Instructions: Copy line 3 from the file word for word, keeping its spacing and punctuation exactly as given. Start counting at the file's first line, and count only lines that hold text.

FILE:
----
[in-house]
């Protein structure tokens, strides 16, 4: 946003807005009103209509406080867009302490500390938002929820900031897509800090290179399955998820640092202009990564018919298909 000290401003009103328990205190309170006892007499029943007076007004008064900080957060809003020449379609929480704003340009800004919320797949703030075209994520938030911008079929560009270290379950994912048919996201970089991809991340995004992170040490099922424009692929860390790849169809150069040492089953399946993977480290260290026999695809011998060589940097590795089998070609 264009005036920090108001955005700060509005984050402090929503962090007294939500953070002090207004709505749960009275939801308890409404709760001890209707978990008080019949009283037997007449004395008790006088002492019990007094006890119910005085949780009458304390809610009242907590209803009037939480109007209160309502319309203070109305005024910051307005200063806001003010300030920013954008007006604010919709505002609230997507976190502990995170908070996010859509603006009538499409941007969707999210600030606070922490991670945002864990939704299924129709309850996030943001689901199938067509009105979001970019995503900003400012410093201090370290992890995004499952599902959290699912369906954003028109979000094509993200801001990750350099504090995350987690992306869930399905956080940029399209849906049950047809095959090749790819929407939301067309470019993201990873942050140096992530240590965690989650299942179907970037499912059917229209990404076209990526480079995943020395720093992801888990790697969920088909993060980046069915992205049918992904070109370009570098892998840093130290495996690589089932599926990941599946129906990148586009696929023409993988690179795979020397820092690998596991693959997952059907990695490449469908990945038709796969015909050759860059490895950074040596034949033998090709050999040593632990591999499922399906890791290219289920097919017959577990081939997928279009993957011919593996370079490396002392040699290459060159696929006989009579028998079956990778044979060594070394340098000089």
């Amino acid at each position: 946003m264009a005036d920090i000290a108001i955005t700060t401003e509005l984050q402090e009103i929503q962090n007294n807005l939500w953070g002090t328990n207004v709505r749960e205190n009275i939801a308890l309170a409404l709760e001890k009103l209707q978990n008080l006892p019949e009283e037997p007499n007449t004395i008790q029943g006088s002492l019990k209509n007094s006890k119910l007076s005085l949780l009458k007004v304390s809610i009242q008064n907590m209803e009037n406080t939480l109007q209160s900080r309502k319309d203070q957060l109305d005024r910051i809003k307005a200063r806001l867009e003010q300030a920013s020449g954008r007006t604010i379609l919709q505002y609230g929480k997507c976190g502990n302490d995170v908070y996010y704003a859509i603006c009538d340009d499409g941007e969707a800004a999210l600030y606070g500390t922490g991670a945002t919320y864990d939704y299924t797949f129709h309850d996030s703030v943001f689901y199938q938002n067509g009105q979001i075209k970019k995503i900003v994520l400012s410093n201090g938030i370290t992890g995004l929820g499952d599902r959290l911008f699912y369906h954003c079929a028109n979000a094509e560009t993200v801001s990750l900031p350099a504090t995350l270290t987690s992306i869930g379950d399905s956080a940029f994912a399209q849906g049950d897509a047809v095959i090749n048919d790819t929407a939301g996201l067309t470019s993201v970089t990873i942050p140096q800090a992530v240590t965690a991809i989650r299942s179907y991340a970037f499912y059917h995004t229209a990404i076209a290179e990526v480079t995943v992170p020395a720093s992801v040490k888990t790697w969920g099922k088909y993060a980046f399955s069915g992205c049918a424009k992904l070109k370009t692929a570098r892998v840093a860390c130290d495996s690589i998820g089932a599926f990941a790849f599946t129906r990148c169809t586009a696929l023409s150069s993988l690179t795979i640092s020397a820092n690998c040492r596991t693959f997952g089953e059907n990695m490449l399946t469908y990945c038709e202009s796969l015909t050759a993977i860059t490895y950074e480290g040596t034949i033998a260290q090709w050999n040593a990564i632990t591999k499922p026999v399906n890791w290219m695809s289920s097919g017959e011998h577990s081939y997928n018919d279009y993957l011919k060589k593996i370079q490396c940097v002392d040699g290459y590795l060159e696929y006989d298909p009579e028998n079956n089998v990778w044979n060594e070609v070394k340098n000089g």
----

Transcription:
């Amino acid at each position: 946003m264009a005036d920090i000290a108001i955005t700060t401003e509005l984050q402090e009103i929503q962090n007294n807005l939500w953070g002090t328990n207004v709505r749960e205190n009275i939801a308890l309170a409404l709760e001890k009103l209707q978990n008080l006892p019949e009283e037997p007499n007449t004395i008790q029943g006088s002492l019990k209509n007094s006890k119910l007076s005085l949780l009458k007004v304390s809610i009242q008064n907590m209803e009037n406080t939480l109007q209160s900080r309502k319309d203070q957060l109305d005024r910051i809003k307005a200063r806001l867009e003010q300030a920013s020449g954008r007006t604010i379609l919709q505002y609230g929480k997507c976190g502990n302490d995170v908070y996010y704003a859509i603006c009538d340009d499409g941007e969707a800004a999210l600030y606070g500390t922490g991670a945002t919320y864990d939704y299924t797949f129709h309850d996030s703030v943001f689901y199938q938002n067509g009105q979001i075209k970019k995503i900003v994520l400012s410093n201090g938030i370290t992890g995004l929820g499952d599902r959290l911008f699912y369906h954003c079929a028109n979000a094509e560009t993200v801001s990750l900031p350099a504090t995350l270290t987690s992306i869930g379950d399905s956080a940029f994912a399209q849906g049950d897509a047809v095959i090749n048919d790819t929407a939301g996201l067309t470019s993201v970089t990873i942050p140096q800090a992530v240590t965690a991809i989650r299942s179907y991340a970037f499912y059917h995004t229209a990404i076209a290179e990526v480079t995943v992170p020395a720093s992801v040490k888990t790697w969920g099922k088909y993060a980046f399955s069915g992205c049918a424009k992904l070109k370009t692929a570098r892998v840093a860390c130290d495996s690589i998820g089932a599926f990941a790849f599946t129906r990148c169809t586009a696929l023409s150069s993988l690179t795979i640092s020397a820092n690998c040492r596991t693959f997952g089953e059907n990695m490449l399946t469908y990945c038709e202009s796969l015909t050759a993977i860059t490895y950074e480290g040596t034949i033998a260290q090709w050999n040593a990564i632990t591999k499922p026999v399906n890791w290219m695809s289920s097919g017959e011998h577990s081939y997928n018919d279009y993957l011919k060589k593996i370079q490396c940097v002392d040699g290459y590795l060159e696929y006989d298909p009579e028998n079956n089998v990778w044979n060594e070609v070394k340098n000089g």